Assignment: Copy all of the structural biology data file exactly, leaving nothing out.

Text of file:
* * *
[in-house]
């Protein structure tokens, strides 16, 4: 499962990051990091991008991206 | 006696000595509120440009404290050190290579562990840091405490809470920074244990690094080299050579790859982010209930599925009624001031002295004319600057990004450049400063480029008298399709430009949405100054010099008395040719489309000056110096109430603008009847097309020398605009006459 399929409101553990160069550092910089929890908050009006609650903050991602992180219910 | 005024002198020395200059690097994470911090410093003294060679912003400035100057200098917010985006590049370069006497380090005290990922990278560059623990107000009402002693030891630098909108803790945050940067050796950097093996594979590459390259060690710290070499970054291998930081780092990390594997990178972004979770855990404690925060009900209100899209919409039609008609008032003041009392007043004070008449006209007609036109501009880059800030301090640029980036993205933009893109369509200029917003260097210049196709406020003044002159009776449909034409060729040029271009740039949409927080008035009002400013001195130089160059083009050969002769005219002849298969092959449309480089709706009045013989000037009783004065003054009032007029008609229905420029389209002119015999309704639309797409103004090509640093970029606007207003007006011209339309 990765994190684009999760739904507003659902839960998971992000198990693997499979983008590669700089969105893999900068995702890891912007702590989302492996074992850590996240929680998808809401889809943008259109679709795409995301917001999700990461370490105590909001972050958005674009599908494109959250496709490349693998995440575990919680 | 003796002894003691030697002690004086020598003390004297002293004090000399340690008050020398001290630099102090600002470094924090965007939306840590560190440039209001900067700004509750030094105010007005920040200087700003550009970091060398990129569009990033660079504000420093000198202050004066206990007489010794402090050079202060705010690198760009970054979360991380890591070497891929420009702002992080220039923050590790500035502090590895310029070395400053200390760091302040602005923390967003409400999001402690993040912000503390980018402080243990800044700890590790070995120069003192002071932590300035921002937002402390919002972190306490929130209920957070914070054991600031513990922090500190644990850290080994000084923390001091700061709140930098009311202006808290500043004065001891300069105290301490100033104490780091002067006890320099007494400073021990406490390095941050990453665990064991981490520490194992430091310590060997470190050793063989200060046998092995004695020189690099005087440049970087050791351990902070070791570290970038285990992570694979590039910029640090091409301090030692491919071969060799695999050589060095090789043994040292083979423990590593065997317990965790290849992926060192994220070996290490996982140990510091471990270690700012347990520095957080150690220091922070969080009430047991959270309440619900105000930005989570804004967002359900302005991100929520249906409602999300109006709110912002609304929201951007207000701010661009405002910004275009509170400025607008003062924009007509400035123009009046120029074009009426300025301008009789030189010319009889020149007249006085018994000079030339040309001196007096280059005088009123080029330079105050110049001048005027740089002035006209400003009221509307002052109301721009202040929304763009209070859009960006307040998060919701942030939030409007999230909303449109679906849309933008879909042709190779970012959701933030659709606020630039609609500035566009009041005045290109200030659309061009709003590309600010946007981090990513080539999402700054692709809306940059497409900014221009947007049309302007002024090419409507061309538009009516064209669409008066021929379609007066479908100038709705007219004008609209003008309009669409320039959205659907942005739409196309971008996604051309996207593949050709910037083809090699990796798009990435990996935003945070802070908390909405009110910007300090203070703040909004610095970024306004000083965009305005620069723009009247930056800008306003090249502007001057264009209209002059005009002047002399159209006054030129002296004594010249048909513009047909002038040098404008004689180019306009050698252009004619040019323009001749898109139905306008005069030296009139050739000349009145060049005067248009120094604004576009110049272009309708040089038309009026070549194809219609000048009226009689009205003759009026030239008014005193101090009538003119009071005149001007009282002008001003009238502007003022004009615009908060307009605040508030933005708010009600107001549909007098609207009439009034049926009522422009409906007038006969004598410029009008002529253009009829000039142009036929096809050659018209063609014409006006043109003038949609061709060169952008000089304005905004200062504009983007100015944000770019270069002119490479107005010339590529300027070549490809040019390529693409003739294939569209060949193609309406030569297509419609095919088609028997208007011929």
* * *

[in-house]
């Protein structure tokens, strides 16, 4: 499962990051990091991008991206 | 006696000595509120440009404290050190290579562990840091405490809470920074244990690094080299050579790859982010209930599925009624001031002295004319600057990004450049400063480029008298399709430009949405100054010099008395040719489309000056110096109430603008009847097309020398605009006459 399929409101553990160069550092910089929890908050009006609650903050991602992180219910 | 005024002198020395200059690097994470911090410093003294060679912003400035100057200098917010985006590049370069006497380090005290990922990278560059623990107000009402002693030891630098909108803790945050940067050796950097093996594979590459390259060690710290070499970054291998930081780092990390594997990178972004979770855990404690925060009900209100899209919409039609008609008032003041009392007043004070008449006209007609036109501009880059800030301090640029980036993205933009893109369509200029917003260097210049196709406020003044002159009776449909034409060729040029271009740039949409927080008035009002400013001195130089160059083009050969002769005219002849298969092959449309480089709706009045013989000037009783004065003054009032007029008609229905420029389209002119015999309704639309797409103004090509640093970029606007207003007006011209339309 990765994190684009999760739904507003659902839960998971992000198990693997499979983008590669700089969105893999900068995702890891912007702590989302492996074992850590996240929680998808809401889809943008259109679709795409995301917001999700990461370490105590909001972050958005674009599908494109959250496709490349693998995440575990919680 | 003796002894003691030697002690004086020598003390004297002293004090000399340690008050020398001290630099102090600002470094924090965007939306840590560190440039209001900067700004509750030094105010007005920040200087700003550009970091060398990129569009990033660079504000420093000198202050004066206990007489010794402090050079202060705010690198760009970054979360991380890591070497891929420009702002992080220039923050590790500035502090590895310029070395400053200390760091302040602005923390967003409400999001402690993040912000503390980018402080243990800044700890590790070995120069003192002071932590300035921002937002402390919002972190306490929130209920957070914070054991600031513990922090500190644990850290080994000084923390001091700061709140930098009311202006808290500043004065001891300069105290301490100033104490780091002067006890320099007494400073021990406490390095941050990453665990064991981490520490194992430091310590060997470190050793063989200060046998092995004695020189690099005087440049970087050791351990902070070791570290970038285990992570694979590039910029640090091409301090030692491919071969060799695999050589060095090789043994040292083979423990590593065997317990965790290849992926060192994220070996290490996982140990510091471990270690700012347990520095957080150690220091922070969080009430047991959270309440619900105000930005989570804004967002359900302005991100929520249906409602999300109006709110912002609304929201951007207000701010661009405002910004275009509170400025607008003062924009007509400035123009009046120029074009009426300025301008009789030189010319009889020149007249006085018994000079030339040309001196007096280059005088009123080029330079105050110049001048005027740089002035006209400003009221509307002052109301721009202040929304763009209070859009960006307040998060919701942030939030409007999230909303449109679906849309933008879909042709190779970012959701933030659709606020630039609609500035566009009041005045290109200030659309061009709003590309600010946007981090990513080539999402700054692709809306940059497409900014221009947007049309302007002024090419409507061309538009009516064209669409008066021929379609007066479908100038709705007219004008609209003008309009669409320039959205659907942005739409196309971008996604051309996207593949050709910037083809090699990796798009990435990996935003945070802070908390909405009110910007300090203070703040909004610095970024306004000083965009305005620069723009009247930056800008306003090249502007001057264009209209002059005009002047002399159209006054030129002296004594010249048909513009047909002038040098404008004689180019306009050698252009004619040019323009001749898109139905306008005069030296009139050739000349009145060049005067248009120094604004576009110049272009309708040089038309009026070549194809219609000048009226009689009205003759009026030239008014005193101090009538003119009071005149001007009282002008001003009238502007003022004009615009908060307009605040508030933005708010009600107001549909007098609207009439009034049926009522422009409906007038006969004598410029009008002529253009009829000039142009036929096809050659018209063609014409006006043109003038949609061709060169952008000089304005905004200062504009983007100015944000770019270069002119490479107005010339590529300027070549490809040019390529693409003739294939569209060949193609309406030569297509419609095919088609028997208007011929």